Review unit provided by Epomaker
The Epomaker TH80 Pro is a hot swappable 75% keyboard with lubed stabilizers and great build quality. The keyboard comes with a unique dye-sublimated MDA profile keycap. The TH80 Pro comes in 2 major colourways and 3-stock switch options.
The Epomaker TH80 Pro is a solid keyboard with good switches, stabilizers and great build quality. There’s nothing particularly special about it, but it delivers a good solid keyboard at a reasonable price.
Get this keyboard if you’re in the lookout for a 75% keyboard and you don’t want to break the bank. There are probably better gaming specific keyboards out there though if you’re looking to maximize gaming performance.
- Solid build quality
- Smooth stabilizers
- Good switch options out of the box
- Hotswap switches
- No extras like gasket mount or anything
- Weird power switch and dongle storage placement
What’s in the Box?
Here’s what’s included with the TH80 Pro:
- The keyboard
- Detachable USB-C cable
- Wire switch and keycap puller
- Extra keycaps
- Extra switches
The Keydous NJ80-AP has exactly the same layout at a very similar layout. The Keydous has a bit more sound treatment and more plate options. The Keydous is slightly more money with a slightly better typing experience.
Razer BlackWidow V4 75%
The Razer BlackWidow V4 75% is a much higher end keyboard with more tech and an overall better typing experience. The price is also much higher so the V4 is better for optimizing gaming, while the TH80 Pro is a much better value if you have more broad use case.
Overall I liked the typing experience from the TH80 Pro, for the price I think this keyboard is about what I would expect, at expectation. The keys are smooth and the stabilizers are quite good. There’s no fancy foam or gasket, so the bottom out is standard and harsh.
My version with the linear switches was above average in terms of noise. There’s some foam in the keyboard but its quite a bit louder than my laptop keyboard and the Razer BlackWidow 75%. This isn’t the most silent keyboard, so don’t get this if you need to be quiet. There’s not a lot of extra noise coming from the switches or stabilizers, but the sound does echo a good amount in the keyboard case itself.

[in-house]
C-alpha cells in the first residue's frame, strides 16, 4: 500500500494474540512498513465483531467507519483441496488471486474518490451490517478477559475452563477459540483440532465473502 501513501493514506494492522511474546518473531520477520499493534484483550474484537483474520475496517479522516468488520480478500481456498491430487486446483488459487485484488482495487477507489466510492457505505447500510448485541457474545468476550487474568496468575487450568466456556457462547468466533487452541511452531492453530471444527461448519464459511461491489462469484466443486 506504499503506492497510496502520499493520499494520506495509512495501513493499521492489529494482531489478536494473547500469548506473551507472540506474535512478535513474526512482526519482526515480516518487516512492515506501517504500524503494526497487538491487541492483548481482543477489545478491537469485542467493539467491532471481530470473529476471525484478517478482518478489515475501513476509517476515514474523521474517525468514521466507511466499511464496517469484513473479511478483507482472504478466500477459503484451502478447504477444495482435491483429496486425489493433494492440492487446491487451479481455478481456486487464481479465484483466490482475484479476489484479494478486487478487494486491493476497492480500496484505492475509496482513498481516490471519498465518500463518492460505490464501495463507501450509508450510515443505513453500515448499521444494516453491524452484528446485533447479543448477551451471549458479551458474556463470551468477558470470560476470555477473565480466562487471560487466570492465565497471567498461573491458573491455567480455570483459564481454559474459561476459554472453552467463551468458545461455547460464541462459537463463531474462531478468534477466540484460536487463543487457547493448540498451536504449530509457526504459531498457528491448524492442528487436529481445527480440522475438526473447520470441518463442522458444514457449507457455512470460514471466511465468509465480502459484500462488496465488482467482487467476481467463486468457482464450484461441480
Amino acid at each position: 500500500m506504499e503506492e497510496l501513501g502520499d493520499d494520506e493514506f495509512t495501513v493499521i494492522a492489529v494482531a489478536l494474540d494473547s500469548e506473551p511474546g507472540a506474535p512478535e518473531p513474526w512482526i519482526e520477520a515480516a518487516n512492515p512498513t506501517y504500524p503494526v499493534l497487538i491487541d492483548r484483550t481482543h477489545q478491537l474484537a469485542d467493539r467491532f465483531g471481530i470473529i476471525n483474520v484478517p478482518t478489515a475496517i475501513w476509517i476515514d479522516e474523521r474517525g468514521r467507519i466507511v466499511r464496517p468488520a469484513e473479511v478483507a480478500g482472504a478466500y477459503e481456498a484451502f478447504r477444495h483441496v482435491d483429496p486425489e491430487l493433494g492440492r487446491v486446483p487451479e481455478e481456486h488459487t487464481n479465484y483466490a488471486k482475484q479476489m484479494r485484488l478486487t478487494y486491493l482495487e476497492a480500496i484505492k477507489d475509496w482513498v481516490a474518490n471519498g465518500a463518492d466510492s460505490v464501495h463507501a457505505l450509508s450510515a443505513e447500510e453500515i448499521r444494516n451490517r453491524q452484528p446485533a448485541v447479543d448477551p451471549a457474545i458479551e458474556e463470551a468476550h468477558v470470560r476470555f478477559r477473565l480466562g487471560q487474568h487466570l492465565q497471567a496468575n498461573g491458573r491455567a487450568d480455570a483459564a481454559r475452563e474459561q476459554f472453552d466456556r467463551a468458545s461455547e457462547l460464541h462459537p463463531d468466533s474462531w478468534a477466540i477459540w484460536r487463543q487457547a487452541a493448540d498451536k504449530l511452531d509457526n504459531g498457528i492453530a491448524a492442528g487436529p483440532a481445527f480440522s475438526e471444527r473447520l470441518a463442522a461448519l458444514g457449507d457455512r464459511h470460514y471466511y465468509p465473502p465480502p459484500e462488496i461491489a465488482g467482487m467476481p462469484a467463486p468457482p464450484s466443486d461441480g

- Switch Options: Flamingo, Budgerigar, Gateron Pro Yellow
- Hotswap: Yes
- Factory Lubed: Yes
- Actuation Force: 47g
- Travel Distance: 3.8 mm
- Actuation Point: 1.5 mm
The two switch options that are available with the Epomaker TH80 Pro are both in-house Epomaker branded switches and the Gateron Pro Yellows. My keyboard came with the Flamingos, the POM switch stem feels good and firmly placed. The switches are also placed firmly into the PCB.
- Lubed: Yes
- Mount: Screw-in
The Epomaker TH80 Pro’s screw-in stabilizers are drenched in factory lube. Luckily, I’m not finding the lube causing any gumminess in the stabilized keys. The stabilized keys don’t rattle at all, it feels great. I found that the spacebar was well stabilized with little wobble.
- Connectivity: Wired and Wireless (2.4 Ghz & Bluetooth)
- Polling Rate: 1000Hz
- N-Key Rollover: Yes
- Battery Size: 4000 mAh
Performance on the Epomaker TH80 Pro is decent, it’s not going to outperform dedicated gaming keyboards but the 2.4 Ghz and wired mode worked well for me. Don’t expect to be competitive with the bluetooth mode, I would also use that mode for travelling or connecting to a device in a pinch as the latency there is noticeable.
Battery life is great overall, I played about a week and didn’t get the low battery warning at all.
Form Factor & Size
- Layout: 75%
- Length: 328mm/12.6 in
- Width: 142mm/9.3 in
- Height: 40mm/1.3 in
- Weight: 1222 g / 2.69 lbs
- Keys: 75 keys + Media
The 75% form factor is essentially the 65% form factor with the F rows above the number row. If you need the numpad or any of the keys you’d fined in a TKL then skip this keyboard, otherwise the TH80 Pro is a great space saver without giving up too much functionality.
Design & Materials
- Case: ABS Plastic
- Plate: Metal
- Foam: Plate foam
Nothing out of the ordinary here with the Epomaker TH80 Pro. There’s nothing out of the ordinary from a design standpoint outside of the MDA profile keycaps and the weird rounded media wheel of the Monet colour way I got. The feet and underside are also quite standard and do a good job holding the keyboard in place. The only thing that I find weird is the placement of the USB dongle storage and the power dip switch.
I have no complaints about the build quality. Everything feels rock solid with no flex or creaking.
- LED Direction: South-facing
- Per-Key lighting: Yes
- Effects: Yes
Nothing out of the ordinary here, south-facing RGB with per key lighting. The keycaps aren’t shine through so the RGB is mainly for filling in the keyboard plate.
I don’t know why there’s this round media knob with the Monet colourway. The knob with the Theory colourway look a lot more ergonomic to use for me.
The round knob is still easy enough to use, but it requires two fingers to move volume up and down easily.
- Material: PBT
- Profile: MDA
- Legends: Dye-sub
The MDA profile keycap is a contoured profile keycap while still maintaining a relatively regular profile and level. It has a larger typing face than a Cherry, and has some sculpting like an XDA profile. I got used to it pretty quickly, the rounded keycaps are a lot gentler on the fingers, it encouraged me to glide across the tops a lot more than I would on normal OEM or Cherry profile caps.
The dye-subbed PBT keycaps should hold up quite well over time, I didn’t have any noticeable signs of wear during my time with the Epomaker TH80 Pro.